Manufacturing Bits: Feb. 26

Vitamin C chips; III-V nanowires.


Vitamin C chips
Using vitamin C, Rice University has developed a process that turns gold nanorods into small gold nanowires.

Nanorods are a type of structure, while nanowires are simply tiny wires. With the technology, Rice is able to produce nanowires with various lengths. These can be used in electronics as well as light-manipulating applications like plasmons. A “plasmon is a quantum of plasma oscillation,” according to Wikipedia.

Researchers from Rice have developed a reversible wet chemical process, which enables tip-selective, one-dimensional growth of gold nanorods into nanowires.

The first step is to develop gold nanorods, which are about 25nm thick. Then, the nanoroads undergo an oxidation process with gold and a surfactant material. In the next step, the nanorods undergo a process of reducing the gold ions on the surface with ascorbic acid. Ascorbic acid or vitamin C serves as a reduction agent.

The process takes an hour, enabling the growth of a micron-long nanowire. Researchers devised structures up to 4 to 5 microns in length.

“There’s no novelty per se in using vitamin C to make gold nanostructures because there are many previous examples,” said Eugene Zubarev, a lab chemist at Rice. “But the slow and controlled reduction achieved by vitamin C is surprisingly suitable for this type of chemistry in producing extra-long nanowires.

“The most valuable feature is that it is truly one-dimensional elongation of nanorods to nanowires,” Zubarev said. “It does not change the diameter, so in principal we can take small rods with an aspect ratio of maybe two or three and elongate them to 100 times the length.”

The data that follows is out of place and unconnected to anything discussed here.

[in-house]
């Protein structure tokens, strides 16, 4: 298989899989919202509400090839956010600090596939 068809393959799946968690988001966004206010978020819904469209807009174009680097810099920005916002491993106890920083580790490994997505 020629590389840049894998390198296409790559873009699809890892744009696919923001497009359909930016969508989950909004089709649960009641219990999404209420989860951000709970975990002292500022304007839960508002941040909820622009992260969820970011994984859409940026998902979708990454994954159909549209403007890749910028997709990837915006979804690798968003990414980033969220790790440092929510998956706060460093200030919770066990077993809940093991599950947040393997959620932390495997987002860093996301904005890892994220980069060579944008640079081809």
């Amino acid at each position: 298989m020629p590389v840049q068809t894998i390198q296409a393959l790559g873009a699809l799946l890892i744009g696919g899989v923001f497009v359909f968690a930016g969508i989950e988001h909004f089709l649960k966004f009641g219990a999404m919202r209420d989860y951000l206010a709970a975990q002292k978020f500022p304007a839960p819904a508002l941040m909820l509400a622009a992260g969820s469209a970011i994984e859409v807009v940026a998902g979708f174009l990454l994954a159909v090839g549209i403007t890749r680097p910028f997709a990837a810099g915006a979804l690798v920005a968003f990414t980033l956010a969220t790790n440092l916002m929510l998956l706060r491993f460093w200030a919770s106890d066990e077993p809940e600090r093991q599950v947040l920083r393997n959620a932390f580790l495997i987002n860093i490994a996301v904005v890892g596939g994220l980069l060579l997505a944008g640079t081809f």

III-V nanowires
A group of researchers have developed a way of growing better III-V nanowires on silicon.

This technology could one day be used to integrate nano-lasers into chips and improve energy conversion in solar panels, according to the research group, including the École polytechnique fédérale de Lausanne (EPFL), the Massachusetts Institute of Technology (MIT) and the Ioffe Institute.

III-V materials are common in various chips. III-V nanowires would enable faster chips with high mobilities, but the cost and integration issues are challenging. The lattice mismatch between III-V materials and silicon present a problem.

There are several ways to integrate III-V nanowires. Vapor–liquid–solid (VLS) growth is one method. This is where “solid nanowires precipitate from liquid droplets, supersaturated with the vapor phase precursors. The most commonly used external catalyst for the VLS growth is gold, which is unfortunately incompatible with silicon technology,” according to researchers in Nature Communications.

“As an alternative, self-catalyzed (or self-assisted) growth arises as the gold-free VLS method fully compatible with silicon platform,” according to researchers in Nature Communications. “One well-known example of self-catalyzed VLS growth is gallium-assisted growth of GaAs nanowires by molecular beam epitaxy (MBE). Here, a gallium nanodroplet is used instead of gold to gather arsenic precursors to precipitate GaAs underneath. Especially for the growth on silicon, preparation of gallium droplets turns out to be the key for a successful process.”

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